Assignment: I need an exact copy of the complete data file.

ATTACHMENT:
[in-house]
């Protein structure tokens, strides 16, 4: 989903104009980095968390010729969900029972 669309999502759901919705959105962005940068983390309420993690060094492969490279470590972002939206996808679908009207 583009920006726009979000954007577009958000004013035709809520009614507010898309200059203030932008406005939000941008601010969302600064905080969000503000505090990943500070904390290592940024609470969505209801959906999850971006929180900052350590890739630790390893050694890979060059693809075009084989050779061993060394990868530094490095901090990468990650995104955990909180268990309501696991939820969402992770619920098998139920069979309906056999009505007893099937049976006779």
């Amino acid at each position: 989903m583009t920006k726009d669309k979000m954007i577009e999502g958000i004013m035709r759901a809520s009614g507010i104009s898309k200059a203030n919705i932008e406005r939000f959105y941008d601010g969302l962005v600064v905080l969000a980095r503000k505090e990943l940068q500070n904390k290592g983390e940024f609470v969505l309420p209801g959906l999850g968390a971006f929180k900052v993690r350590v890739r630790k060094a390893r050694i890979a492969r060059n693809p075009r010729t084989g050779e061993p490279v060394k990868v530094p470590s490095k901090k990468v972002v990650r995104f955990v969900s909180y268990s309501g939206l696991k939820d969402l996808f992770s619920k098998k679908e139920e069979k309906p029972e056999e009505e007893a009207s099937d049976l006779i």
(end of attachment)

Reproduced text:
[in-house]
């Protein structure tokens, strides 16, 4: 989903104009980095968390010729969900029972 669309999502759901919705959105962005940068983390309420993690060094492969490279470590972002939206996808679908009207 583009920006726009979000954007577009958000004013035709809520009614507010898309200059203030932008406005939000941008601010969302600064905080969000503000505090990943500070904390290592940024609470969505209801959906999850971006929180900052350590890739630790390893050694890979060059693809075009084989050779061993060394990868530094490095901090990468990650995104955990909180268990309501696991939820969402992770619920098998139920069979309906056999009505007893099937049976006779």
């Amino acid at each position: 989903m583009t920006k726009d669309k979000m954007i577009e999502g958000i004013m035709r759901a809520s009614g507010i104009s898309k200059a203030n919705i932008e406005r939000f959105y941008d601010g969302l962005v600064v905080l969000a980095r503000k505090e990943l940068q500070n904390k290592g983390e940024f609470v969505l309420p209801g959906l999850g968390a971006f929180k900052v993690r350590v890739r630790k060094a390893r050694i890979a492969r060059n693809p075009r010729t084989g050779e061993p490279v060394k990868v530094p470590s490095k901090k990468v972002v990650r995104f955990v969900s909180y268990s309501g939206l696991k939820d969402l996808f992770s619920k098998k679908e139920e069979k309906p029972e056999e009505e007893a009207s099937d049976l006779i």